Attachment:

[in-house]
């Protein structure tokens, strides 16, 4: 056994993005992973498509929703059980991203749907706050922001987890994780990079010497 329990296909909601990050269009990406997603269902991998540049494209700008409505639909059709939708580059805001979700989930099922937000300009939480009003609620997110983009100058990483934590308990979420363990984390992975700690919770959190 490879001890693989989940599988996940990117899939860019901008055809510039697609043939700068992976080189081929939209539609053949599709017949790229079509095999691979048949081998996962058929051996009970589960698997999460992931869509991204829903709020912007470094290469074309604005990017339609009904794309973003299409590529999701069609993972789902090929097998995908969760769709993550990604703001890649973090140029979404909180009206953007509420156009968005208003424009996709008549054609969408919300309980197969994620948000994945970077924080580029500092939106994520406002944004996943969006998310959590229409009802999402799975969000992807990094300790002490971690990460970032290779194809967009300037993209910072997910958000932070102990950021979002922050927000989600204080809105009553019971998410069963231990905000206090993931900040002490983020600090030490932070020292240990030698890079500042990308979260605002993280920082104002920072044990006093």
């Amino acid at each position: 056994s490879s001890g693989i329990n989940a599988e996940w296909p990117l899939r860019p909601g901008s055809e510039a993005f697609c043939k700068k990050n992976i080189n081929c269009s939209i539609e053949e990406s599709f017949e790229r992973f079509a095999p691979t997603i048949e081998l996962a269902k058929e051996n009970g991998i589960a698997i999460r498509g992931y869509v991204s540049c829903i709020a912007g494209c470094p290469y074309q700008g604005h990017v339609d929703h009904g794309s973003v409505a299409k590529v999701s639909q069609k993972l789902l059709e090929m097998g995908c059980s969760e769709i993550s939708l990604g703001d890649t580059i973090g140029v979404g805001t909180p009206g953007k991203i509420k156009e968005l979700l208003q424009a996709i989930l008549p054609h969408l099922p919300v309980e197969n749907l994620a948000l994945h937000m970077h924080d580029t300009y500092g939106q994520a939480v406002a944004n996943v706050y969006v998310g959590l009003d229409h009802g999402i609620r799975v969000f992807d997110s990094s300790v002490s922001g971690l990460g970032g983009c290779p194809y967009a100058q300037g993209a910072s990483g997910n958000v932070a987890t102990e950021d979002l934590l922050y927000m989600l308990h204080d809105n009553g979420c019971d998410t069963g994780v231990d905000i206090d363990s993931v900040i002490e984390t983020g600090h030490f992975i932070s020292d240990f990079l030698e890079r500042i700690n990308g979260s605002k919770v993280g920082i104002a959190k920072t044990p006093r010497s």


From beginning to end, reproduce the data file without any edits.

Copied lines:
[in-house]
């Protein structure tokens, strides 16, 4: 056994993005992973498509929703059980991203749907706050922001987890994780990079010497 329990296909909601990050269009990406997603269902991998540049494209700008409505639909059709939708580059805001979700989930099922937000300009939480009003609620997110983009100058990483934590308990979420363990984390992975700690919770959190 490879001890693989989940599988996940990117899939860019901008055809510039697609043939700068992976080189081929939209539609053949599709017949790229079509095999691979048949081998996962058929051996009970589960698997999460992931869509991204829903709020912007470094290469074309604005990017339609009904794309973003299409590529999701069609993972789902090929097998995908969760769709993550990604703001890649973090140029979404909180009206953007509420156009968005208003424009996709008549054609969408919300309980197969994620948000994945970077924080580029500092939106994520406002944004996943969006998310959590229409009802999402799975969000992807990094300790002490971690990460970032290779194809967009300037993209910072997910958000932070102990950021979002922050927000989600204080809105009553019971998410069963231990905000206090993931900040002490983020600090030490932070020292240990030698890079500042990308979260605002993280920082104002920072044990006093």
């Amino acid at each position: 056994s490879s001890g693989i329990n989940a599988e996940w296909p990117l899939r860019p909601g901008s055809e510039a993005f697609c043939k700068k990050n992976i080189n081929c269009s939209i539609e053949e990406s599709f017949e790229r992973f079509a095999p691979t997603i048949e081998l996962a269902k058929e051996n009970g991998i589960a698997i999460r498509g992931y869509v991204s540049c829903i709020a912007g494209c470094p290469y074309q700008g604005h990017v339609d929703h009904g794309s973003v409505a299409k590529v999701s639909q069609k993972l789902l059709e090929m097998g995908c059980s969760e769709i993550s939708l990604g703001d890649t580059i973090g140029v979404g805001t909180p009206g953007k991203i509420k156009e968005l979700l208003q424009a996709i989930l008549p054609h969408l099922p919300v309980e197969n749907l994620a948000l994945h937000m970077h924080d580029t300009y500092g939106q994520a939480v406002a944004n996943v706050y969006v998310g959590l009003d229409h009802g999402i609620r799975v969000f992807d997110s990094s300790v002490s922001g971690l990460g970032g983009c290779p194809y967009a100058q300037g993209a910072s990483g997910n958000v932070a987890t102990e950021d979002l934590l922050y927000m989600l308990h204080d809105n009553g979420c019971d998410t069963g994780v231990d905000i206090d363990s993931v900040i002490e984390t983020g600090h030490f992975i932070s020292d240990f990079l030698e890079r500042i700690n990308g979260s605002k919770v993280g920082i104002a959190k920072t044990p006093r010497s």